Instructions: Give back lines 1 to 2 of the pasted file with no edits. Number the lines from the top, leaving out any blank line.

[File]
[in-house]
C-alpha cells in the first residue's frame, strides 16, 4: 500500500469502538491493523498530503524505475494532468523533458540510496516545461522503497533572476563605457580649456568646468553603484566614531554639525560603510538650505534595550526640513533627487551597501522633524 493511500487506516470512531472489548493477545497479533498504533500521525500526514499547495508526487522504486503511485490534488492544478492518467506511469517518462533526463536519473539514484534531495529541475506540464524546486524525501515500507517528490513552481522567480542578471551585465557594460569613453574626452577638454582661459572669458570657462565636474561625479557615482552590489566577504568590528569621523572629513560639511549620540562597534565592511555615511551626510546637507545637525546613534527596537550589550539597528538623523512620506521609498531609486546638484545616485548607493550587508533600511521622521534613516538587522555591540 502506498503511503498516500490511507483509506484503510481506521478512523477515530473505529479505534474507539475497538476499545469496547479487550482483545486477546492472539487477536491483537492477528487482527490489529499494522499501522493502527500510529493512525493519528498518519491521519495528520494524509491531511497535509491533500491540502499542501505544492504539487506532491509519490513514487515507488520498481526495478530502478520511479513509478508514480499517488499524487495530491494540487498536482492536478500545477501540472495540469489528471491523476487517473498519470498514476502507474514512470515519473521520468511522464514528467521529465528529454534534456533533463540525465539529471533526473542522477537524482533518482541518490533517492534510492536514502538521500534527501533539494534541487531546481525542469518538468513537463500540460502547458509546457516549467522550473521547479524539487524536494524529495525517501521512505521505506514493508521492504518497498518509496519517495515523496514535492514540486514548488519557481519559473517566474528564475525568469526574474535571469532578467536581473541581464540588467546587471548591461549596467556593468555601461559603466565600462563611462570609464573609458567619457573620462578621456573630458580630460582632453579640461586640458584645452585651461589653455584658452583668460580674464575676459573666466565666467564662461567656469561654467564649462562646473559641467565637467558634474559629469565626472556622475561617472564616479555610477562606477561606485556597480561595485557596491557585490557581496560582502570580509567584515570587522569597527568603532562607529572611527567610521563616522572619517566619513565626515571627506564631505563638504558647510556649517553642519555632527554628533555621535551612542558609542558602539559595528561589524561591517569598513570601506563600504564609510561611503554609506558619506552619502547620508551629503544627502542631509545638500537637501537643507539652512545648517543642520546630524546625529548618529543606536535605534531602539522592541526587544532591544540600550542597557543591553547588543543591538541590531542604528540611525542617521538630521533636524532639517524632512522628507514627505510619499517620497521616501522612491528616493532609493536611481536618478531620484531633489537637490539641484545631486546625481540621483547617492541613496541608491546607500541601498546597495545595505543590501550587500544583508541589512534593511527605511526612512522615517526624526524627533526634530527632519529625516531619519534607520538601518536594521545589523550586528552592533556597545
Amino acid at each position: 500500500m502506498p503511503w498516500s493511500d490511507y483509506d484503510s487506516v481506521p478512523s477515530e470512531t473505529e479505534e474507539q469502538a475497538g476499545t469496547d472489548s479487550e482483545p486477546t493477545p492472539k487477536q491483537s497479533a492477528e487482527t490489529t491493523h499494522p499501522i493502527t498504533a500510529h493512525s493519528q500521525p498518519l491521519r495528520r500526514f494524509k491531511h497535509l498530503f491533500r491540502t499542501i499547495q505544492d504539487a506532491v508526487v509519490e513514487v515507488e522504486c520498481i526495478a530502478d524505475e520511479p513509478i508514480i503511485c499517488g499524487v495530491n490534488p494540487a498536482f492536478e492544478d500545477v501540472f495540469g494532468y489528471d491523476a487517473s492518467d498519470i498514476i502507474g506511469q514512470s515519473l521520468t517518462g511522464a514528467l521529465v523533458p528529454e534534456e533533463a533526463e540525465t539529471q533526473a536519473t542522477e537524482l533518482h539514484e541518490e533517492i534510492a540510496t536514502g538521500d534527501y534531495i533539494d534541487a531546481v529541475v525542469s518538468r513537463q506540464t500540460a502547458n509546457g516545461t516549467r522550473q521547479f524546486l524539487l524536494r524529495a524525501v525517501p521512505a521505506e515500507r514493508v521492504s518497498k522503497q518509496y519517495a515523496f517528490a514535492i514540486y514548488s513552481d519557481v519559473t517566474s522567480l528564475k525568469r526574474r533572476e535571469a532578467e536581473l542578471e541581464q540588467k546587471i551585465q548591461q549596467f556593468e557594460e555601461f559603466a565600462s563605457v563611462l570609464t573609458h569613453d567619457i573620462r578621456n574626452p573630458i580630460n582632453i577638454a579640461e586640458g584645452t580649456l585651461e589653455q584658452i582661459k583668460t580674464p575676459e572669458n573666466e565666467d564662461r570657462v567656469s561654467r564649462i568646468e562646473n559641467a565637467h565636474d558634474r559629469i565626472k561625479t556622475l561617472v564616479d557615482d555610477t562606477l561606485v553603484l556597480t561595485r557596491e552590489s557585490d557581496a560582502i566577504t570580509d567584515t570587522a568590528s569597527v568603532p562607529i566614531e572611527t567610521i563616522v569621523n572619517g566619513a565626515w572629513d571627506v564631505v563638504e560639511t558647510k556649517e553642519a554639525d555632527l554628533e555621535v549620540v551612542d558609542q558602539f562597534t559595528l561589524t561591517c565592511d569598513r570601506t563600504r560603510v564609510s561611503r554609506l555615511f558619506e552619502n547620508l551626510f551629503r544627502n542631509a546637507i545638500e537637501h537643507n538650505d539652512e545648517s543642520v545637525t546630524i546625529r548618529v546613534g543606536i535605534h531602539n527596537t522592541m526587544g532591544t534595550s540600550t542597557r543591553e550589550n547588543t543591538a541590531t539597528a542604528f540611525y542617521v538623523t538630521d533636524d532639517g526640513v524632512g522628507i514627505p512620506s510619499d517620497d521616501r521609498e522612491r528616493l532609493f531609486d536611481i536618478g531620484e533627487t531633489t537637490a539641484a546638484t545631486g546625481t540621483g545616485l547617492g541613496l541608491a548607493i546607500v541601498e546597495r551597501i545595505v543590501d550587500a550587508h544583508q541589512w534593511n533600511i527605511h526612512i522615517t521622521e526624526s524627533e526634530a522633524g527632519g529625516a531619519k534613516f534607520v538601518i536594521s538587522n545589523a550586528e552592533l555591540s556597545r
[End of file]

[in-house]
C-alpha cells in the first residue's frame, strides 16, 4: 500500500469502538491493523498530503524505475494532468523533458540510496516545461522503497533572476563605457580649456568646468553603484566614531554639525560603510538650505534595550526640513533627487551597501522633524 493511500487506516470512531472489548493477545497479533498504533500521525500526514499547495508526487522504486503511485490534488492544478492518467506511469517518462533526463536519473539514484534531495529541475506540464524546486524525501515500507517528490513552481522567480542578471551585465557594460569613453574626452577638454582661459572669458570657462565636474561625479557615482552590489566577504568590528569621523572629513560639511549620540562597534565592511555615511551626510546637507545637525546613534527596537550589550539597528538623523512620506521609498531609486546638484545616485548607493550587508533600511521622521534613516538587522555591540 502506498503511503498516500490511507483509506484503510481506521478512523477515530473505529479505534474507539475497538476499545469496547479487550482483545486477546492472539487477536491483537492477528487482527490489529499494522499501522493502527500510529493512525493519528498518519491521519495528520494524509491531511497535509491533500491540502499542501505544492504539487506532491509519490513514487515507488520498481526495478530502478520511479513509478508514480499517488499524487495530491494540487498536482492536478500545477501540472495540469489528471491523476487517473498519470498514476502507474514512470515519473521520468511522464514528467521529465528529454534534456533533463540525465539529471533526473542522477537524482533518482541518490533517492534510492536514502538521500534527501533539494534541487531546481525542469518538468513537463500540460502547458509546457516549467522550473521547479524539487524536494524529495525517501521512505521505506514493508521492504518497498518509496519517495515523496514535492514540486514548488519557481519559473517566474528564475525568469526574474535571469532578467536581473541581464540588467546587471548591461549596467556593468555601461559603466565600462563611462570609464573609458567619457573620462578621456573630458580630460582632453579640461586640458584645452585651461589653455584658452583668460580674464575676459573666466565666467564662461567656469561654467564649462562646473559641467565637467558634474559629469565626472556622475561617472564616479555610477562606477561606485556597480561595485557596491557585490557581496560582502570580509567584515570587522569597527568603532562607529572611527567610521563616522572619517566619513565626515571627506564631505563638504558647510556649517553642519555632527554628533555621535551612542558609542558602539559595528561589524561591517569598513570601506563600504564609510561611503554609506558619506552619502547620508551629503544627502542631509545638500537637501537643507539652512545648517543642520546630524546625529548618529543606536535605534531602539522592541526587544532591544540600550542597557543591553547588543543591538541590531542604528540611525542617521538630521533636524532639517524632512522628507514627505510619499517620497521616501522612491528616493532609493536611481536618478531620484531633489537637490539641484545631486546625481540621483547617492541613496541608491546607500541601498546597495545595505543590501550587500544583508541589512534593511527605511526612512522615517526624526524627533526634530527632519529625516531619519534607520538601518536594521545589523550586528552592533556597545